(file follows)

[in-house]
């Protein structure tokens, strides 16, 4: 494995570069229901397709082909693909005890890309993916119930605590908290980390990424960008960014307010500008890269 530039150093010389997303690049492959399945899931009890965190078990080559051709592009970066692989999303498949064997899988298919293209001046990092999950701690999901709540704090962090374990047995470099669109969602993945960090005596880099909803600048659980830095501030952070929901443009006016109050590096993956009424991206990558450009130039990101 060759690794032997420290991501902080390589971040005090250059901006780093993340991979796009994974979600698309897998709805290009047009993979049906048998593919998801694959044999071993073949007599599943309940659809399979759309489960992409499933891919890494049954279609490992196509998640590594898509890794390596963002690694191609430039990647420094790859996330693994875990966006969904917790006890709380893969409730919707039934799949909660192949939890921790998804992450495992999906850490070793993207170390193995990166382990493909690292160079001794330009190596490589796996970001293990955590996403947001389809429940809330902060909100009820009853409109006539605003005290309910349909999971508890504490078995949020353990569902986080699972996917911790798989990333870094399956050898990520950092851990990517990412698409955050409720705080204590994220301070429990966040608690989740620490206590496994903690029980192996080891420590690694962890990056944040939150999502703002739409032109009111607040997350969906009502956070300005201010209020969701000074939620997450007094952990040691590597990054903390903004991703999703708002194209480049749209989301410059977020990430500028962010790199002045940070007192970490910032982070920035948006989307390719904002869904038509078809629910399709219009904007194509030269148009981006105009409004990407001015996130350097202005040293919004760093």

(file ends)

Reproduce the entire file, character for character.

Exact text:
[in-house]
């Protein structure tokens, strides 16, 4: 494995570069229901397709082909693909005890890309993916119930605590908290980390990424960008960014307010500008890269 530039150093010389997303690049492959399945899931009890965190078990080559051709592009970066692989999303498949064997899988298919293209001046990092999950701690999901709540704090962090374990047995470099669109969602993945960090005596880099909803600048659980830095501030952070929901443009006016109050590096993956009424991206990558450009130039990101 060759690794032997420290991501902080390589971040005090250059901006780093993340991979796009994974979600698309897998709805290009047009993979049906048998593919998801694959044999071993073949007599599943309940659809399979759309489960992409499933891919890494049954279609490992196509998640590594898509890794390596963002690694191609430039990647420094790859996330693994875990966006969904917790006890709380893969409730919707039934799949909660192949939890921790998804992450495992999906850490070793993207170390193995990166382990493909690292160079001794330009190596490589796996970001293990955590996403947001389809429940809330902060909100009820009853409109006539605003005290309910349909999971508890504490078995949020353990569902986080699972996917911790798989990333870094399956050898990520950092851990990517990412698409955050409720705080204590994220301070429990966040608690989740620490206590496994903690029980192996080891420590690694962890990056944040939150999502703002739409032109009111607040997350969906009502956070300005201010209020969701000074939620997450007094952990040691590597990054903390903004991703999703708002194209480049749209989301410059977020990430500028962010790199002045940070007192970490910032982070920035948006989307390719904002869904038509078809629910399709219009904007194509030269148009981006105009409004990407001015996130350097202005040293919004760093």